evasion and illegal financial transactions leveled the previous day by
the Prosecutor's Office should be addressed to the company's former
management, NTV reported. Rosvooruzhenie's current general director,
Col. Alexander Kotelkin, took the job in November 1994, succeeding Lt.-
Gen. Viktor Samoilov. Rosvooruzhenie was audited last year by the
Control Department of the presidential administration, the Finance
Ministry's Auditing Department, and a number of other specialists,
including Air Marshall Yevgeny Shaposhnikov, the president's
representative at the company. The results were then submitted to the
Prosecutor's Office. Both the audit and the transfer of documents were
ordered by President Boris Yeltsin personally, Izvestiya reported on 19
April. The inspection revealed numerous violations by arms traders while
the export of military hardware continued to fall and presidential and
government decisions were ignored, according to Segodnya on 18 April. --
Penny Morvant, OMRI, Inc.

FOREIGN MINISTRY BACKS GRACHEV ON ARMS TREATY. Defense Minister
Grachev's recent warning that Russia may not fulfill some of the
provisions of the CFE treaty reflected "the Russian side's real concern
and requirements," according to Gregory Karasin, the Russian Foreign
Ministry's chief press spokesman. In the past, the Foreign Ministry has
tended to be in favor of full compliance. Karasin said Russia is
counting on the U.S. "and our other partners . . . to be understanding
of our position and to take account of the Russian Federation's
interests," ITAR-TASS reported on 18 April. -- Doug Clarke, OMRI, Inc.

RUSSIA TO SELL MISSILE SYSTEM TO U.S. The Russian Defense Ministry
intends to sell a unit of its most modern air defense missile system to
the United States, Izvestiya reported on 14 April. For a reported $60
million, the Americans are to receive an S-300V mobile missile system--
known to NATO as the SA-12 Giant--in a contract drawn up by the state
arms export company Rosvooruzheniye. Although badly in need of the
money, top military leaders are reportedly concerned at allowing the
Americans to learn so much about one of their best weapons. There was a
public furor recently when Belarus sold a similar, but less capable,
system--an S-300PMU (SA-10 Grumble)--to a private company acting on
behalf of the U.S. Defense Department. -- Doug Clarke, OMRI, Inc.

RUSSIA TO LAUNCH GERMAN SATELLITE FROM SUBMARINE. A Russian Delta III
class nuclear submarine in the Barents Sea is scheduled to fire a
converted SS-N-18 ballistic missile this June which will lift a
recoverable German satellite into space, Interfax reported on 15 April.
The launch is part of a joint project between the German Agency DARA and
the Makeyev State Rocket Center Design Bureau in Miass, in the
Chelyabinsk region. This civilian version of the SS-N-18--which was
designed to carry as many as seven nuclear warheads--has been named
"Volna." The German satellite will not be placed in orbit, but will be
used to conduct a 20-minute experiment in fundamental research in
conditions of little or no gravity before splashing down off the coast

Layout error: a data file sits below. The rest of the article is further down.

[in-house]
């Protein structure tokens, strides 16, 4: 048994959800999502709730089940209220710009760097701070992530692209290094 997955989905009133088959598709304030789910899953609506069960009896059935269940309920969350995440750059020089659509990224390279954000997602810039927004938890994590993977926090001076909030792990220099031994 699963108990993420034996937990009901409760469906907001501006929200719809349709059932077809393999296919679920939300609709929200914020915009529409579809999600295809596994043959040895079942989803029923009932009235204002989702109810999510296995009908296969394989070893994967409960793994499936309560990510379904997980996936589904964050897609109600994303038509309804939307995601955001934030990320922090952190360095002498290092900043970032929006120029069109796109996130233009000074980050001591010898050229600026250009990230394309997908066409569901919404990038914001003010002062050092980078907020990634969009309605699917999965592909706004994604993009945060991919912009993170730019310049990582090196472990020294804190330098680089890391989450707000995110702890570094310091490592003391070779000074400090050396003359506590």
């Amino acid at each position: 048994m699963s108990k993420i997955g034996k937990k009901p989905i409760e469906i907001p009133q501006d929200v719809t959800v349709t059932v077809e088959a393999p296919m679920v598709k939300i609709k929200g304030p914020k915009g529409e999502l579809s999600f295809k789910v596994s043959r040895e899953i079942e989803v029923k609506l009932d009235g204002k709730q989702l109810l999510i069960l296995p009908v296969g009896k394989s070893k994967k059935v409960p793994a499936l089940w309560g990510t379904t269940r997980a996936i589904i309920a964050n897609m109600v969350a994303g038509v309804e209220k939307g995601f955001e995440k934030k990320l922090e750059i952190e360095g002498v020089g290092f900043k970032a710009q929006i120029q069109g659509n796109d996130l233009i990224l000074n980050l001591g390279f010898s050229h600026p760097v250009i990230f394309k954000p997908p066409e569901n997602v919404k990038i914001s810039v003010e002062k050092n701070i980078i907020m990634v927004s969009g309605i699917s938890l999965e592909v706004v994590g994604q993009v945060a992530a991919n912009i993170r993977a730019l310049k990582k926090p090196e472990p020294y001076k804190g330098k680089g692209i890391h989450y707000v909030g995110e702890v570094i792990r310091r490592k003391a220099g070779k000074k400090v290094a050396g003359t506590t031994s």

of Kamchatka. -- Doug Clarke, OMRI, Inc.

TURKISH SUPPORT FOR PETRO-CHEMICAL PLANT. Moscow and Ankara are
discussing a $120 million loan to Russia in exchange for natural gas
deliveries to Turkey, Interfax reported on 18 April. The money would be
used to complete construction of the first unit of a polypropylene
facility in Budyonnovsk, Stavropol region, by the Turkish contractor
Tekfen. The plant, estimated to cost $280 million, is to yield 100,000
metric tons of polypropylene annually. Last year, Russia provided Turkey
with 5.1 billion cubic meters of natural gas. -- Lowell Bezanis, OMRI,
Inc.

CIS

RUSSIAN-UKRAINIAN TALKS. The latest round of Russian-Ukrainian
negotiations took place behind closed doors, Ukrainian radio reported on
18 April. After the talks, Ukrainian acting Prime Minister Yevhen
Marchuk told journalists that President Yeltsin agreed with Ukraine's
draft of the article dealing with mutual borders for the future treaty
on friendship and cooperation. That version states: "Both sides respect
each other's sovereignty and confirm that they will not violate the
existing borders between them." Yeltsin also agreed with Marchuk that
Crimea will never be a reason for any kind of conflict between Russia
and Ukraine. -- Ustina Markus, OMRI, Inc.

YELTSIN, MARCHUK DIFFER ON BLACK SEA FLEET. President Yeltsin and
Ukrainian acting Prime Minister Yevhen Marchuk failed to reach agreement
on the division of the Black Sea Fleet during their 18 April meeting in
the Kremlin, and the two leaders offered two vastly different accounts
of their discussion. ITAR-TASS quoted a presidential press release in
which Yeltsin blamed the impasse on "the unyielding stand of the
Ukrainian delegation headed by Marchuk" and said there would be no
Russian compromises or concessions from their previous agreements. He
added that "new tough variants" of the solution to the Black Sea Fleet
problem offered by the Ukrainian government did not improve the chances
of Yeltsin visiting Kiev. Marchuk, for his part, told Interfax that the
two leaders had a "sincere . . . and rather constructive" dialogue on
the fleet, although he admitted the issue had not been resolved. He said
Ukraine is working on the April 1994 Russian-Ukrainian agreement under
which the fleet would be divided in half, and then Ukraine would give
two-thirds of its share to Russia as payment for its fuel debt. However,
Marchuk added that the agreement contained too many "generic" provisions
that need to be specified. -- Doug Clarke, OMRI, Inc.

DUDAEV'S FAMILY REPORTEDLY IN UKRAINE. The family of Chechen President
Dzhokhar Dudaev is in Ukraine, according to parliament deputy Mykhailo
Ratushny, who was cited by Ukrainian Radio on 18 April. Ratushny had
accompanied members of the Congress of Ukrainian Nationalists (KUN)
party on a humanitarian aid mission to Chechnya earlier this month.
Russian forces reportedly hindered the mission's attempts to distribute
41 tons of food, medicine, and basic commodities. Ratushny claimed that
intervention by the International Red Cross cleared the cargo through
customs, but most of the shipment ended up going to the Russian army and
disappearing through "commercial agents." The Ukrainian cargo was
reportedly the first aid shipment to reach Chechnya. KUN members said
Dudaev's family has been granted asylum in Ukraine because they were
subjected to a manhunt in Chechnya. -- Ustina Markus, OMRI, Inc.

[As of 1200 CET]

Compiled by Victor Gomez

The OMRI Daily Digest offers the latest news from the former Soviet